TALLAHASSEE – With grudging support, a Florida Senate panel approved a plan Friday that would put all 40 seats in the chamber on the ballot in 2016.
The panel passed a new map redrawing district boundaries and renumbering all the districts. Under normal circumstances, only the 20 senators with odd-numbered districts would be up for election next year.
That was a point of contention among members earlier in the week when Senate lawyers suggested senators whose districts shift wouldn’t have to seek re-election.
But the new map still faces other objections from senators and possibly tough sledding when it goes to the Senate floor next week.
The map passed by a 4-3 vote, with Democrats on the panel voting against it. But Republicans also voiced grave doubts about the plan.
Sen. Tom Lee, R-Brandon, voted for the map but said it didn’t address the issues of those challenging the districts in court. He called that “defiant” and “recalcitrant.”
“I just want us to restore in this process a little public confidence that this institution has learned its lesson,” Lee said.
Lawmakers are in the middle of a special session to redraw the Senate districts because of a court case brought by the League of Women Voters and Common Cause. Senate GOP leaders admitted this summer the maps it approved in 2012 violated Florida’s anti-gerrymandering laws.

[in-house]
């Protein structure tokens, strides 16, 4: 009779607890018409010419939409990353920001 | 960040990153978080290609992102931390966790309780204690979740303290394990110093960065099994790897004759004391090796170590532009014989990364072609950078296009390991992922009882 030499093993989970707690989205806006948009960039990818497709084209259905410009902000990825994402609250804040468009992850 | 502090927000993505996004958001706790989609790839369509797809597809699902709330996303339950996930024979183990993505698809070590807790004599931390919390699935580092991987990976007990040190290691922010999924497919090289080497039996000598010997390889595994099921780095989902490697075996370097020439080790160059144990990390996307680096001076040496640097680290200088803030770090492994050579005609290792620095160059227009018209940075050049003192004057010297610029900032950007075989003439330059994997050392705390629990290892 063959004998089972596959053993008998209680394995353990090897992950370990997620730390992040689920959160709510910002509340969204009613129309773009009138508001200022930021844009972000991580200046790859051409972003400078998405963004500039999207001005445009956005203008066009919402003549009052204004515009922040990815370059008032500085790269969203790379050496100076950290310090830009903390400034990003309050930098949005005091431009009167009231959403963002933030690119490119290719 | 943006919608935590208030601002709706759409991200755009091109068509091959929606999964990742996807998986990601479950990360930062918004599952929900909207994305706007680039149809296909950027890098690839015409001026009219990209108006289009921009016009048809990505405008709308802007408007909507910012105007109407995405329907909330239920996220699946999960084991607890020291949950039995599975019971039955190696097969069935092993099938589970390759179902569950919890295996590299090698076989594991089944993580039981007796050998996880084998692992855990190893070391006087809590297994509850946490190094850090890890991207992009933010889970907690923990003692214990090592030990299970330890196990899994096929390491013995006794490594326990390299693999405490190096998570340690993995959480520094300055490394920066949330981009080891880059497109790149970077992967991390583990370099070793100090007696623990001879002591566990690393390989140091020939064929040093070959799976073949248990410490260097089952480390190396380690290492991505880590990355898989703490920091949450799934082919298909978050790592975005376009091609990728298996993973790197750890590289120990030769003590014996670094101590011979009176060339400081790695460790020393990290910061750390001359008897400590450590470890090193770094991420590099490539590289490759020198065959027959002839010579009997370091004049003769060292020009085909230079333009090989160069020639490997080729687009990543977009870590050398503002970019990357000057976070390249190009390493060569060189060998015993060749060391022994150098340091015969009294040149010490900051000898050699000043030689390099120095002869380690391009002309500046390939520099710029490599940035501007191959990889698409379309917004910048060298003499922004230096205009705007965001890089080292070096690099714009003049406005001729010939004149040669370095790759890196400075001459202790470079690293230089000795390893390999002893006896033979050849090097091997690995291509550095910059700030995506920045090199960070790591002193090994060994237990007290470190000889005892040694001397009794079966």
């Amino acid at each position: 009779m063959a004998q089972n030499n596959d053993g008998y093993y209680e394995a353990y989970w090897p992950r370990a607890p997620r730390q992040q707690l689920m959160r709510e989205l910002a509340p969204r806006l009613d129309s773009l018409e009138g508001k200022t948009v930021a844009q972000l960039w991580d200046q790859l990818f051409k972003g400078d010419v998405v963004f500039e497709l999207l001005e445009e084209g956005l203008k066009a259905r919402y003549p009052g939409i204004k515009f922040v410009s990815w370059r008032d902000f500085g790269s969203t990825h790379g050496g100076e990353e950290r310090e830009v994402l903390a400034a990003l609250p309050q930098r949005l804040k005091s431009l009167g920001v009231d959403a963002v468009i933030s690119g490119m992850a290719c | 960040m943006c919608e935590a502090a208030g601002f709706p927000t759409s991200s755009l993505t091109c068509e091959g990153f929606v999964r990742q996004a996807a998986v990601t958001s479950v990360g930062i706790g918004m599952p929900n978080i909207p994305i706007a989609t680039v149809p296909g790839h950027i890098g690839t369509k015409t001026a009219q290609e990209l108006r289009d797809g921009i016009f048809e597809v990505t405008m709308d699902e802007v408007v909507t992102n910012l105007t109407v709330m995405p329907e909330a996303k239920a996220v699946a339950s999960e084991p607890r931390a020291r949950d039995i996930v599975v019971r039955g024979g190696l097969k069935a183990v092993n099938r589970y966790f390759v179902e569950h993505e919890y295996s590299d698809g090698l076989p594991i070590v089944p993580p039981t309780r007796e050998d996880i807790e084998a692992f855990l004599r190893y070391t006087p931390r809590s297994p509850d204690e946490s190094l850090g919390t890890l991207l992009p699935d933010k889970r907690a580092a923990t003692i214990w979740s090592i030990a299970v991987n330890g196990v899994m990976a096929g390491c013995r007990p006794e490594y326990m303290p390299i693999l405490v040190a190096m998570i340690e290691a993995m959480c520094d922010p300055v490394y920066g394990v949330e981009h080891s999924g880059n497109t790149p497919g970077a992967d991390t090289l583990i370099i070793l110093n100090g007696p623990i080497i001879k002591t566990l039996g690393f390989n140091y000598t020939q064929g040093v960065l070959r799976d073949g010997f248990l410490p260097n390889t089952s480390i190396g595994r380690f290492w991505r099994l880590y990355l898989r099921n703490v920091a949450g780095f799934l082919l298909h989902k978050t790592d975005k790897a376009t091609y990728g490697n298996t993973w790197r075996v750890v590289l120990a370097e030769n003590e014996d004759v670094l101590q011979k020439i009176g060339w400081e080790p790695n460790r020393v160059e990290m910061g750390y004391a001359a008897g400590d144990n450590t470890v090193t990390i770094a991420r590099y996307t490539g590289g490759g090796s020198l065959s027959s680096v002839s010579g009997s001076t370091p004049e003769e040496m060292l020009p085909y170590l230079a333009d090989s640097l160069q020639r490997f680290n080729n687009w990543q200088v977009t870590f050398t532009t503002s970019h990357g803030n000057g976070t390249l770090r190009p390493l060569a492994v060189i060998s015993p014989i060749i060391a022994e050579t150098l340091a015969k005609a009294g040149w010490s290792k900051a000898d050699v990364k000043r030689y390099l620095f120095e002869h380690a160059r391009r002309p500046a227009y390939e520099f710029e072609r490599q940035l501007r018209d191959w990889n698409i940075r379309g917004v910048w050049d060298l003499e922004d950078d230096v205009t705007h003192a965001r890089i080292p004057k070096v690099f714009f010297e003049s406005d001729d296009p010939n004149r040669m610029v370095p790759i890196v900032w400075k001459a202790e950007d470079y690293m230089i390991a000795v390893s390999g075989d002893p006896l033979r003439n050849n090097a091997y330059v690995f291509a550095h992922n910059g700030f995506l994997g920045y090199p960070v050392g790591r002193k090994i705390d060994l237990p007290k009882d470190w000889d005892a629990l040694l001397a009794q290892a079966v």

The Fair Districts amendments passed by voters in 2010 prohibit lawmakers from drawing districts to help or hurt incumbents, political parties or minority groups.
They call for districts to be drawn as compact as possible using geographic and political boundaries as much as possible.
To prevent suspicions of partisan intent, legislative leaders ordered staffers to be sequestered and draft six “base” maps that would pass muster with the courts.
Sen. Jack Latvala, R-Clearwater, said the map selected by Senate redistricting chairman Bill Galvano, R-Bradenton, was in danger of being smacked down by the courts again because it splits Daytona Beach, one of the issues specifically raised by the plaintiffs.
“I think what we need to really guard against is falling in the same trap that we fell a couple of years ago when we passed our original plan,” Latvala said. “We’re repeating history there.”
Latvala is currently locked in a battle with Sen. Joe Negron, R-Stuart, to succeed Senate President Andy Gardiner, R-Orlando, after the 2016 elections.
Galvano defended the map as the best of those drafted by staffers, saying it has the most even distribution of population among the districts. He said there were several legal considerations that narrow the ability of lawmakers to tweak the districts.
“This isn’t easy stuff we’re doing, and it wouldn’t be easy in a perfect world. But we are not in a perfect world legislatively,” Galvano said.
But Democrats and Republicans raised issues about how districts were drawn around the state. Districts that split Alachua, Sarasota and Volusia counties were derided.
Questions were also raised about one district crossing Tampa Bay into Pinellas County, after the Florida Supreme Court ruled districts couldn’t cross the bay in a ruling tossing out Florida’s congressional districts.
One area of the map that didn’t receive much criticism was the Orlando area, where most of the incumbents are either term-limited or running for higher office.
Galvano, also the Senate Majority Leader in charge of counting votes on the floor, admitted he has some work to do before Tuesday, when the full Senate is expected to vote on the map.
“I’m going to have my work cut out for me, quite frankly,” Galvano said.